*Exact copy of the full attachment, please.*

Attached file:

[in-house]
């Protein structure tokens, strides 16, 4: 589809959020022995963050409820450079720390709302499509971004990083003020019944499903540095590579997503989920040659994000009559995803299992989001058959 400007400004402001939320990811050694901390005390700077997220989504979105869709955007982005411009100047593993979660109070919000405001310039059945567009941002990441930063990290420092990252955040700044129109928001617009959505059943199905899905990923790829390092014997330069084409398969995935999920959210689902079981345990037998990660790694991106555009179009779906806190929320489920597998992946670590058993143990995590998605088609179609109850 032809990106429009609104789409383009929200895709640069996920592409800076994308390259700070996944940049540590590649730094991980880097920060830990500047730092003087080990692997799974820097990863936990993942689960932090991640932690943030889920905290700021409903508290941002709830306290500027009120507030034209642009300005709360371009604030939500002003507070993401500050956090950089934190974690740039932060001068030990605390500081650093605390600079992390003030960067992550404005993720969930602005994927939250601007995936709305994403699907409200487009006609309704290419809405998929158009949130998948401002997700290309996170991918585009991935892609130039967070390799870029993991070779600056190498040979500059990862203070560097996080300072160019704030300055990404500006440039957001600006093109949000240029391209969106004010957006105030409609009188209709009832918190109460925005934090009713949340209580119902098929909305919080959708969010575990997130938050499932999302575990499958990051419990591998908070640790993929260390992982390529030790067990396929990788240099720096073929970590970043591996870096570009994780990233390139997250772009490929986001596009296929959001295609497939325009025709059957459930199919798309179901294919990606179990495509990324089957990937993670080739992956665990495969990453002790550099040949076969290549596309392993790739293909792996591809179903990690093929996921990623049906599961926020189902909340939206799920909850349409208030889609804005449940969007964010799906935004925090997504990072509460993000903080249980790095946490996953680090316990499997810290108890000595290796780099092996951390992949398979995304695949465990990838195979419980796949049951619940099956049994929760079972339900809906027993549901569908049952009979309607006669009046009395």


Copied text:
[in-house]
């Protein structure tokens, strides 16, 4: 589809959020022995963050409820450079720390709302499509971004990083003020019944499903540095590579997503989920040659994000009559995803299992989001058959 400007400004402001939320990811050694901390005390700077997220989504979105869709955007982005411009100047593993979660109070919000405001310039059945567009941002990441930063990290420092990252955040700044129109928001617009959505059943199905899905990923790829390092014997330069084409398969995935999920959210689902079981345990037998990660790694991106555009179009779906806190929320489920597998992946670590058993143990995590998605088609179609109850 032809990106429009609104789409383009929200895709640069996920592409800076994308390259700070996944940049540590590649730094991980880097920060830990500047730092003087080990692997799974820097990863936990993942689960932090991640932690943030889920905290700021409903508290941002709830306290500027009120507030034209642009300005709360371009604030939500002003507070993401500050956090950089934190974690740039932060001068030990605390500081650093605390600079992390003030960067992550404005993720969930602005994927939250601007995936709305994403699907409200487009006609309704290419809405998929158009949130998948401002997700290309996170991918585009991935892609130039967070390799870029993991070779600056190498040979500059990862203070560097996080300072160019704030300055990404500006440039957001600006093109949000240029391209969106004010957006105030409609009188209709009832918190109460925005934090009713949340209580119902098929909305919080959708969010575990997130938050499932999302575990499958990051419990591998908070640790993929260390992982390529030790067990396929990788240099720096073929970590970043591996870096570009994780990233390139997250772009490929986001596009296929959001295609497939325009025709059957459930199919798309179901294919990606179990495509990324089957990937993670080739992956665990495969990453002790550099040949076969290549596309392993790739293909792996591809179903990690093929996921990623049906599961926020189902909340939206799920909850349409208030889609804005449940969007964010799906935004925090997504990072509460993000903080249980790095946490996953680090316990499997810290108890000595290796780099092996951390992949398979995304695949465990990838195979419980796949049951619940099956049994929760079972339900809906027993549901569908049952009979309607006669009046009395």